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Functional Equivalence of Retroviral MA Domains in Facilitating Psi RNA Binding Specificity by Gag

View Article: PubMed Central - PubMed

ABSTRACT

Retroviruses specifically package full-length, dimeric genomic RNA (gRNA) even in the presence of a vast excess of cellular RNA. The “psi” (Ψ) element within the 5′-untranslated region (5′UTR) of gRNA is critical for packaging through interaction with the nucleocapsid (NC) domain of Gag. However, in vitro Gag binding affinity for Ψ versus non-Ψ RNAs is not significantly different. Previous salt-titration binding assays revealed that human immunodeficiency virus type 1 (HIV-1) Gag bound to Ψ RNA with high specificity and relatively few charge interactions, whereas binding to non-Ψ RNA was less specific and involved more electrostatic interactions. The NC domain was critical for specific Ψ binding, but surprisingly, a Gag mutant lacking the matrix (MA) domain was less effective at discriminating Ψ from non-Ψ RNA. We now find that Rous sarcoma virus (RSV) Gag also effectively discriminates RSV Ψ from non-Ψ RNA in a MA-dependent manner. Interestingly, Gag chimeras, wherein the HIV-1 and RSV MA domains were swapped, maintained high binding specificity to cognate Ψ RNAs. Using Ψ RNA mutant constructs, determinants responsible for promoting high Gag binding specificity were identified in both systems. Taken together, these studies reveal the functional equivalence of HIV-1 and RSV MA domains in facilitating Ψ RNA selectivity by Gag, as well as Ψ elements that promote this selectivity.

No MeSH data available.


HIV-1 RNA constructs used in this work and salt-titration binding results with HIV-1 Gag∆p6. (A) Predicted secondary structures of HIV-1 Ψ (left) and HIV-1 TARpolyA (right) are shown. Eight mutant Ψ RNAs are indicated by the boxed nt and arrows (Mut1-Mut8). Additional 5’ G nt not present in the HIV-1 genome were added to facilitate in vitro transcription and are shown in gray; (B) The location of Mut 1, 2, and 6 mapped onto the all-atom model of HIV-1 Ψ previously determined from small angle x-ray scattering data and computational modeling [61]. Colors in (A) and (B) indicate mutations that had no effect on specificity (blue), and significant effects (red) based on salt-titration binding assays. Bar graphs of Kd(1M) values (C) and Zeff values (D) determined from salt-titration assays with HIV-1 Gag∆p6 and HIV-1 TARpolyA, Ψ RNA, and Ψ RNA mutants. Values of three or four trials performed in each case are shown with the height of the bar indicating the mean value.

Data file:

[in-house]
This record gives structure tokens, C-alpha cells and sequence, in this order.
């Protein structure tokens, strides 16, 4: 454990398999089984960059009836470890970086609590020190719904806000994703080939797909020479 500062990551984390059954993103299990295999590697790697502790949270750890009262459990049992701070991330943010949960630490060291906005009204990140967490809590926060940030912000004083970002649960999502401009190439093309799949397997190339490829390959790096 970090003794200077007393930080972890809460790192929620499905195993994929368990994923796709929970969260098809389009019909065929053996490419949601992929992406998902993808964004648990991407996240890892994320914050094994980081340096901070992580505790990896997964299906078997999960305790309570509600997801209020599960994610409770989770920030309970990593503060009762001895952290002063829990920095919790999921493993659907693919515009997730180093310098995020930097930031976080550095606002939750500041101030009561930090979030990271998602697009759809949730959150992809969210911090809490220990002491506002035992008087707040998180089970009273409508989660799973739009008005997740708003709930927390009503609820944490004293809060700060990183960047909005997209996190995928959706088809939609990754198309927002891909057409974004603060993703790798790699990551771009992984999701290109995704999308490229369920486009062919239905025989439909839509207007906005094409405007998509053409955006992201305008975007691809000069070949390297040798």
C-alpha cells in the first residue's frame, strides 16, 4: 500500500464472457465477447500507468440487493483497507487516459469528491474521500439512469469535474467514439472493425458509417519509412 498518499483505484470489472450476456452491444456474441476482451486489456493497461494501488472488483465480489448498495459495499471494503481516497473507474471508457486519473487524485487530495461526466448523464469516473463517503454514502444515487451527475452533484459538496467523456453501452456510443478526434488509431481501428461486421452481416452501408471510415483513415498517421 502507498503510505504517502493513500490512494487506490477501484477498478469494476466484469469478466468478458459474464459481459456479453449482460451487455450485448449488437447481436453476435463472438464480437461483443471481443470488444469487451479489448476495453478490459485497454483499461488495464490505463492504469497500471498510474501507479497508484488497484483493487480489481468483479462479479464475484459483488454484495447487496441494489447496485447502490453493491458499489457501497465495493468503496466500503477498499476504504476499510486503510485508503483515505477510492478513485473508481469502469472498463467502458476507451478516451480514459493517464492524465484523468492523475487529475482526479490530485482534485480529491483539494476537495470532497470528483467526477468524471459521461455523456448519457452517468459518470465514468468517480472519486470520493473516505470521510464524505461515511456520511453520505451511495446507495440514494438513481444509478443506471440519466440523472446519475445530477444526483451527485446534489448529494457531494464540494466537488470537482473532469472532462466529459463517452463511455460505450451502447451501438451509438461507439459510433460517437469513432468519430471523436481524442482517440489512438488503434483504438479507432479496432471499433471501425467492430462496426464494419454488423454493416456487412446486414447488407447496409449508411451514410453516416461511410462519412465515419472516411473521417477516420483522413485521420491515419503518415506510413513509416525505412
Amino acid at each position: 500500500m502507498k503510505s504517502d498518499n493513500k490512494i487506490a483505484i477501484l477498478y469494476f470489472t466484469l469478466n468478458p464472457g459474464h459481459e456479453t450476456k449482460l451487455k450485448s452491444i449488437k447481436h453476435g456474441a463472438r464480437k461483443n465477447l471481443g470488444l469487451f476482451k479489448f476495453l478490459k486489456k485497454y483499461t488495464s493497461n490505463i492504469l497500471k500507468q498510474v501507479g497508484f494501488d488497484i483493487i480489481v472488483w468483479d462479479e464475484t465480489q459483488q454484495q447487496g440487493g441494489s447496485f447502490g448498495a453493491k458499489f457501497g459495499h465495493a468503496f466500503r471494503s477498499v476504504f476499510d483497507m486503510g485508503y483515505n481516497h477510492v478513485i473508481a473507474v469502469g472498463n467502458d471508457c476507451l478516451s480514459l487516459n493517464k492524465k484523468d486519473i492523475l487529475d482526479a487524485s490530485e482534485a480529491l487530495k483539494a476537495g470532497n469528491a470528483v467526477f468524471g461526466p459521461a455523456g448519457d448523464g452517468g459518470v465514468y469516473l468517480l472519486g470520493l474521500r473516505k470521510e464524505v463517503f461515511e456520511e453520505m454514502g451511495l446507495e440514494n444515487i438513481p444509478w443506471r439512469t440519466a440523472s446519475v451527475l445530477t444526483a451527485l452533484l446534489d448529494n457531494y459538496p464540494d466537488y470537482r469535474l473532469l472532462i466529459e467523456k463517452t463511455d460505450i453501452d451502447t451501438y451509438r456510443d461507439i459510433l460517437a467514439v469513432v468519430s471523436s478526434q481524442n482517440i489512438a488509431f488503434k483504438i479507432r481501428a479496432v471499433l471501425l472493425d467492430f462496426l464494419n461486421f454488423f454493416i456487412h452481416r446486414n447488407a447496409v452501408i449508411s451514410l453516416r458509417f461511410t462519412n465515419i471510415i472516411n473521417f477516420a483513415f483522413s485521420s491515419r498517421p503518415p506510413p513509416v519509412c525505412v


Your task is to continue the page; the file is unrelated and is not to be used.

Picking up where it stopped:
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viruses-08-00256-f005: HIV-1 RNA constructs used in this work and salt-titration binding results with HIV-1 Gag∆p6. (A) Predicted secondary structures of HIV-1 Ψ (left) and HIV-1 TARpolyA (right) are shown. Eight mutant Ψ RNAs are indicated by the boxed nt and arrows (Mut1-Mut8). Additional 5’ G nt not present in the HIV-1 genome were added to facilitate in vitro transcription and are shown in gray; (B) The location of Mut 1, 2, and 6 mapped onto the all-atom model of HIV-1 Ψ previously determined from small angle x-ray scattering data and computational modeling [61]. Colors in (A) and (B) indicate mutations that had no effect on specificity (blue), and significant effects (red) based on salt-titration binding assays. Bar graphs of Kd(1M) values (C) and Zeff values (D) determined from salt-titration assays with HIV-1 Gag∆p6 and HIV-1 TARpolyA, Ψ RNA, and Ψ RNA mutants. Values of three or four trials performed in each case are shown with the height of the bar indicating the mean value.

Mentions: All RNA constructs were in vitro transcribed from linearized plasmids using T7 RNA polymerase and previously established methods [53] (Figure 1A and Figure 5A). The DNA sequences encoding the RSV RNAs were synthesized and cloned into pIDTSMART-AMP by Integrated DNA Technologies (Coralville, IA, USA). The RSV 167 RNA construct was derived from nt 1249–1409 and RSV MΨ WT and mutant RNA constructs were derived from nt 156–315 of RSV Prague C strain, respectively. Each RNA was designed with two non-genomic G residues at the 5′ end to promote T7 polymerase transcription and AAGCU is added to the 3′ end as a result of the HindIII restriction enzyme used to linearize the plasmid prior to transcription. RSV MΨ A197G, MΨ GG to CC (G214C, G215C), MΨ Triple (C195A, G199C, A200U), and MΨ UGCG to GAGA (U217G, G218A, C219G, G220A) were prepared from the RSV RNA MΨ WT plasmid via site-directed mutagenesis using overlap extension PCR [54]. The HIV-1 Ψ-WT RNA construct was derived from nt 229–333 and the TARpolyA RNA construct was derived from nt 1–104 of the HIV-1 NL4-3 genome [55]. Plasmids encoding both RNAs contain FokI restriction enzyme cut sites to generate the correct 3′ end of the RNA. All HIV-1 Ψ RNA variants were designed with 2 additional G residues at the 5′ end to promote efficient T7-mediated transcription. HIV-1 Ψ-Mut 1 (G241,242A), Ψ-Mut 2 (G274,275A), Ψ-Mut 3 (G292A, U293A, G294A), Ψ-Mut 4 (G311A), Ψ-Mut 5 (G319A, G321A), Ψ-Mut 6 (G329,330A), Ψ-Mut 7 (G235A), and Ψ-Mut 8 (G267,268A) were prepared from the HIV-1 Ψ-WT template plasmid using QuikChange (Agilent Technologies, Santa Clara, CA, USA) or site-directed ligase-independent mutagenesis (SLIM) [56].


Functional Equivalence of Retroviral MA Domains in Facilitating Psi RNA Binding Specificity by Gag